It remains unknown, to insiders and not, whether genuine interest truly exists in the purchase of Greek refinery ELPE (Hellenic Petroleum) through acquisitions of a roughly 36 percent stake held by the state – via TAIPED, the State Privatization Fund – as well as a stake owned by the Latsis corporate group, the main shareholder.
The issue has gained renewed interest following a local press report last weekend contending the Latsis group is involved in talks with a foreign company, which remained unnamed but is believed to be ExxonMobil.
The prospect has raised questions among local pundits as to why the U.S. company would want to return to a market it abandoned 31 years ago, when, as Esso, at the time – before it was renamed Exxon, followed by ExxonMobil – it sold its Thessaloniki refinery to the Greek state.
Back then, Greece was an emerging market, while its entry into the EU – EEC at the time – a couple of years earlier, in 1981, was bound to eventually liberalize the oil refining market, as was indeed gradually developed between 1986 and 1992. Nowadays, Greece is a market with overabundant capacity considering the country’s domestic demand, while all signs indicate that an economic recovery to pre-recession levels will be difficult to achieve. These factors have analysts thinking about the possible incentives behind ExxonMobil’s alleged interest in returning to Greece’s refinery market.
Questions are being asked as to whether such a prospect is likely considering the current preferences of major petroleum companies, which are reducing their exposure to downstream (retail) and midstream (refining) activities in favor of upstream activity (crude oil production). This trend, combined with low profit margins available in the refining sector, has reduced the market value of companies that are not vertically integrated and whose activity is focused on refining and trading. As a result, sellers are cautious, while many European refineries are easier shut down or converted into storage and distribution facilities than sold, especially when their technical and geographical positions do not create satisfactory margins for refining and trade.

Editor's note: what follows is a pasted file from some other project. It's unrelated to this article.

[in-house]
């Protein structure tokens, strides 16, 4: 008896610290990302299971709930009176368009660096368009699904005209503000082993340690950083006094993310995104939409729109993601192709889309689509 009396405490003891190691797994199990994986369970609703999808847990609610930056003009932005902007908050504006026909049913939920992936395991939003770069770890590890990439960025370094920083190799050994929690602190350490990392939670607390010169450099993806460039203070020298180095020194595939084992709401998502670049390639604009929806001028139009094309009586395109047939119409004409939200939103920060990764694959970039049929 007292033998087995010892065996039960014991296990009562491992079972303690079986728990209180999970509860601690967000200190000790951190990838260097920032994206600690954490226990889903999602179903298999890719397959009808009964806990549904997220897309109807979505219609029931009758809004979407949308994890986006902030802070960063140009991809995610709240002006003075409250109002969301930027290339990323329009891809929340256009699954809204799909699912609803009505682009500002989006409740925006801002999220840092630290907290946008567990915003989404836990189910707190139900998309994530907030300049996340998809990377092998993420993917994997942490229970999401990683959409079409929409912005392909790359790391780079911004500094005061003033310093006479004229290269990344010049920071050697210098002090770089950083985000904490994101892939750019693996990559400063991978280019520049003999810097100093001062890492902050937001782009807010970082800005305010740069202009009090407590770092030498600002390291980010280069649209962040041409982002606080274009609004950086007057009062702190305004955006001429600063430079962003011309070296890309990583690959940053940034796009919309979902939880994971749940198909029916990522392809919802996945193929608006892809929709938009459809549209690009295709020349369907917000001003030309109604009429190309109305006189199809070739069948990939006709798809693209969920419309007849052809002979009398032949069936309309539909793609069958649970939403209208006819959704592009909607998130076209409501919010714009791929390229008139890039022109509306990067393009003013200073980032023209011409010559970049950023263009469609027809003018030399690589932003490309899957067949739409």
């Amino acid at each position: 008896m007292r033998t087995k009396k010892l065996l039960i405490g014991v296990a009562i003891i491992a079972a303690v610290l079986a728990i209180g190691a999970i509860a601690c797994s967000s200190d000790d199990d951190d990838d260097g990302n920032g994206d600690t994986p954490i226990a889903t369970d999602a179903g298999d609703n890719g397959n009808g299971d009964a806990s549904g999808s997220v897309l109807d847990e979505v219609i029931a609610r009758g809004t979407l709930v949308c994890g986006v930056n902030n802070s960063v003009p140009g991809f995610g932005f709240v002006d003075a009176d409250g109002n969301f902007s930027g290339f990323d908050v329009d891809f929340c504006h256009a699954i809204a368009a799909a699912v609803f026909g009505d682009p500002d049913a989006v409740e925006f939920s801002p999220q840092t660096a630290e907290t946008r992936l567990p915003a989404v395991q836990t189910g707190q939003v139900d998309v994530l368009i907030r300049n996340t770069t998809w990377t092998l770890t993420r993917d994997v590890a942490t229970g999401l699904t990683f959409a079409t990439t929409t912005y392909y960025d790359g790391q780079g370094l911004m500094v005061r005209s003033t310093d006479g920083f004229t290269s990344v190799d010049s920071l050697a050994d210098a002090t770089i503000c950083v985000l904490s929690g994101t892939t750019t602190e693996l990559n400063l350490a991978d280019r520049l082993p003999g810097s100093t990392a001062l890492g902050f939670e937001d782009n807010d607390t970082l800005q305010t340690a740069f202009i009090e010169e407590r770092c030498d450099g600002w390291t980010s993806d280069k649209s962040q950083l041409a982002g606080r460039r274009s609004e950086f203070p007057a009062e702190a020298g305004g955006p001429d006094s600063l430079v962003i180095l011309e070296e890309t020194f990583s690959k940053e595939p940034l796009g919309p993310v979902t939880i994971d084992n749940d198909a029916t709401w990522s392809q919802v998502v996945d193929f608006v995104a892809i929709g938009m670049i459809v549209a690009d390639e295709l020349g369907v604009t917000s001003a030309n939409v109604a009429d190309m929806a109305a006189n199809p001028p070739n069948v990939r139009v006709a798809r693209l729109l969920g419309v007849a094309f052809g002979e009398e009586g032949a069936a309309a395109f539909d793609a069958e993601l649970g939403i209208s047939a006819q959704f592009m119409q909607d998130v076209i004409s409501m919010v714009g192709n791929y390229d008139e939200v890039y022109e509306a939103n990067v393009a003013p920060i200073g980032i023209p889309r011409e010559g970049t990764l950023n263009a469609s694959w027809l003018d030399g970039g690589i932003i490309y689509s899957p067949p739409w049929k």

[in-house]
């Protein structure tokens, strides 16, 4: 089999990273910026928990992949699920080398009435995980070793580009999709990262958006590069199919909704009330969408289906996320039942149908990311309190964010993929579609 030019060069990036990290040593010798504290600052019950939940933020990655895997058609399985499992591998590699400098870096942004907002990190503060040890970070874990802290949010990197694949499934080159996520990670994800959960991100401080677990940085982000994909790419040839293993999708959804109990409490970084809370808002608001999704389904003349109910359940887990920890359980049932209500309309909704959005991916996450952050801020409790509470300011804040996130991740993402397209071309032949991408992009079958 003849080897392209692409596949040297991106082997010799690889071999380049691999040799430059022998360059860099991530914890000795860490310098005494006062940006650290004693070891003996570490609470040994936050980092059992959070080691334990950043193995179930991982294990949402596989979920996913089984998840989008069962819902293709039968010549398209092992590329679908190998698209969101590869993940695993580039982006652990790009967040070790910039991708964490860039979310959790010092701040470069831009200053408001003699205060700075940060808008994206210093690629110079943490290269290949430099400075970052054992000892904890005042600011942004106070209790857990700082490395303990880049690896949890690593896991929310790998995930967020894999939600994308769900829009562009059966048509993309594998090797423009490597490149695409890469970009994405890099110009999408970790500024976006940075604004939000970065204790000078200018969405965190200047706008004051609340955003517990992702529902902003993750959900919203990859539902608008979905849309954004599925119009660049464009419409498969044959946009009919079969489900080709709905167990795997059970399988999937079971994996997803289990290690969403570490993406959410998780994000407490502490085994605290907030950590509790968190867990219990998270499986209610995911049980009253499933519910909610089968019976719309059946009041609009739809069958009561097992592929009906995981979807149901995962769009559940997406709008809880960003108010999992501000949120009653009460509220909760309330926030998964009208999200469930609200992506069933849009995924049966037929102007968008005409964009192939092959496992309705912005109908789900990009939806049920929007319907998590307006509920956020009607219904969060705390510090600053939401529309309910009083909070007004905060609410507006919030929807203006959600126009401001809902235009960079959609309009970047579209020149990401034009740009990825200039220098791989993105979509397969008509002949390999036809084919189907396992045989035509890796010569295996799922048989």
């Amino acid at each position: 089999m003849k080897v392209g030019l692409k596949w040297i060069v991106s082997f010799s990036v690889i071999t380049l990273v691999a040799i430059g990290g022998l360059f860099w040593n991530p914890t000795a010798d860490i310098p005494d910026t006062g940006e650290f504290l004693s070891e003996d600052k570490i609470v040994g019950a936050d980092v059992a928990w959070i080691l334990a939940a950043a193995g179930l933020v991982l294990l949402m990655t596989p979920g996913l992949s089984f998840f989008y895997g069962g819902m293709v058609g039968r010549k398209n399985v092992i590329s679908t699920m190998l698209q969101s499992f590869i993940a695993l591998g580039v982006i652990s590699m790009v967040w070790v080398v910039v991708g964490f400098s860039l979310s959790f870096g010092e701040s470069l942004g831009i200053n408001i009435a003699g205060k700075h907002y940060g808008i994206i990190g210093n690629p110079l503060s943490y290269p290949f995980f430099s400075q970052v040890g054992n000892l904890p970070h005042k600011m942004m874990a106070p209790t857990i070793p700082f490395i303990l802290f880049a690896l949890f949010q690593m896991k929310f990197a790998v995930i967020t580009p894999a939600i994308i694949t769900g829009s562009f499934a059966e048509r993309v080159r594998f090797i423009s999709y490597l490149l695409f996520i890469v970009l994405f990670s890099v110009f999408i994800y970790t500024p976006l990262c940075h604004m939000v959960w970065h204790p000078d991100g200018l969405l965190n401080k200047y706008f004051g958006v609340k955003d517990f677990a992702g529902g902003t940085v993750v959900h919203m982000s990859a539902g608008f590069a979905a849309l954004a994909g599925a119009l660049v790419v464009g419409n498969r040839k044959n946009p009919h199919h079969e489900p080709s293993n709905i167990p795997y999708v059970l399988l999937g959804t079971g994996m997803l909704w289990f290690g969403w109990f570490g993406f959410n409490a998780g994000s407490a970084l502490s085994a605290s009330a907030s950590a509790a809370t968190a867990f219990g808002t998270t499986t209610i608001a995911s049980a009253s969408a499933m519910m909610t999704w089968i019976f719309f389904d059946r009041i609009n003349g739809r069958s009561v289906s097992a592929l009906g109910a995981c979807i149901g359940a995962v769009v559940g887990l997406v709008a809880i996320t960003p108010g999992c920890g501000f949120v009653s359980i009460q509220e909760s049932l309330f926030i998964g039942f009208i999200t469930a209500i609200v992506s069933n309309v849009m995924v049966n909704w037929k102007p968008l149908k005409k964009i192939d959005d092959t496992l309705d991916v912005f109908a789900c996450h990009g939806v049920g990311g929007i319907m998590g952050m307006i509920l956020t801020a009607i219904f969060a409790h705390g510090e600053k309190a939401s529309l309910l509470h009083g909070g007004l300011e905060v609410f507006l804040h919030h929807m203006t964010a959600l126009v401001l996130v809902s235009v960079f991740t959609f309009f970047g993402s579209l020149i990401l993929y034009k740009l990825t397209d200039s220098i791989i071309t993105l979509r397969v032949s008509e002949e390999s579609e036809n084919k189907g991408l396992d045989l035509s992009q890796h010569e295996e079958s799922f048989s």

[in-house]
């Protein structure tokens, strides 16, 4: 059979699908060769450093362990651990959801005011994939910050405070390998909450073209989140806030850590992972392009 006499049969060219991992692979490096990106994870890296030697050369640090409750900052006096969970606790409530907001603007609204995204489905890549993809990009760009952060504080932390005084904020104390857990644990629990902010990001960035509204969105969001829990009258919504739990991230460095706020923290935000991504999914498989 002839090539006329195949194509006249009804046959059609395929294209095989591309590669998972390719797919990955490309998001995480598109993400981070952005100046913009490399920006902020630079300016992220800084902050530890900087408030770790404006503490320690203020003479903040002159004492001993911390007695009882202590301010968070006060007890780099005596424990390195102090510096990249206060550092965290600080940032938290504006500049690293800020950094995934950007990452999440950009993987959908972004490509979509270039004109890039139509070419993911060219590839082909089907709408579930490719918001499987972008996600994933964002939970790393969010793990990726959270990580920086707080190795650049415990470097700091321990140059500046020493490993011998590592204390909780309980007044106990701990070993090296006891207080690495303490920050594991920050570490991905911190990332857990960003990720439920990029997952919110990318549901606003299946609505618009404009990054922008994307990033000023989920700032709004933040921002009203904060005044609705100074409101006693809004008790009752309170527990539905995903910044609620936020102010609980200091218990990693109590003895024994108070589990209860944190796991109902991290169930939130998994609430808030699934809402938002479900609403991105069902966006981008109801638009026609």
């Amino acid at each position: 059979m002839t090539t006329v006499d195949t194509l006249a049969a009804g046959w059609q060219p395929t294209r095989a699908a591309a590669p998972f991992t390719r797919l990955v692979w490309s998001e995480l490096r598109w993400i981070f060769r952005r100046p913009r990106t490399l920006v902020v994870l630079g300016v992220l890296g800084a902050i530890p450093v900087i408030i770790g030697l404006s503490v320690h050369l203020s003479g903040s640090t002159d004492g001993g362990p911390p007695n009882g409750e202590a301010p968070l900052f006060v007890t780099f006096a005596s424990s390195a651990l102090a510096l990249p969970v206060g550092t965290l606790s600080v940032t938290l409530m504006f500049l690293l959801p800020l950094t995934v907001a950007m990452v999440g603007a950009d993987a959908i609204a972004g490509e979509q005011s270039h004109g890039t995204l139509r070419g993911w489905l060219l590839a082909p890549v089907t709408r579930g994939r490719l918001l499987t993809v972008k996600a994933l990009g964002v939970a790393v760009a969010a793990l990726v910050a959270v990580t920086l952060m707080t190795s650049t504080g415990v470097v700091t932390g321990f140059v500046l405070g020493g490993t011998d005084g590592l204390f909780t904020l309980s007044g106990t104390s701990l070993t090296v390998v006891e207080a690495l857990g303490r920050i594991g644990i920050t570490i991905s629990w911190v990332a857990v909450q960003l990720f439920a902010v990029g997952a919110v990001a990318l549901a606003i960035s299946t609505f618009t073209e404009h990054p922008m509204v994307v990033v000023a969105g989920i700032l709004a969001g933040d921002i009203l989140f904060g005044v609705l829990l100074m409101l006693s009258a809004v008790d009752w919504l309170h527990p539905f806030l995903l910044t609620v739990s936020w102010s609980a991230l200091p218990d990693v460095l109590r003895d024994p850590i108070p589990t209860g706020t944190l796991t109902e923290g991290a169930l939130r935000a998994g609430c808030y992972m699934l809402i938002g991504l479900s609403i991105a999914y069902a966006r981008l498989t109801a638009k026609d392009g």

ExxonMobil operates a total of eight refineries in Europe – France, Italy, Belgium, the Netherlands, the UK, and Norway – while also holding a small equity share in a German refinery, for a production capacity of about 1.8 million barrels per day. Its operations in Europe cater to a market with an annual consumption of less than 650 million tons, which is steadily falling. Unutilized refinery capacity is rising in Europe. Utilized refinery capacity was measured at roughly 80 percent in 2013, but it is on a downward trajectory.
In other words, these are not good times for either sellers or buyers in the refinery sector, unless the former are financially pressed and the latter simply want to penetrate markets by using refinery facilities as storage space, not production.
In the case of ELPE, the Greek state may want to sell its equity share of about 36 percent. Such a figure means little to any potential major investor. It remains uncertain how the Latsis group, the main shareholder, will act.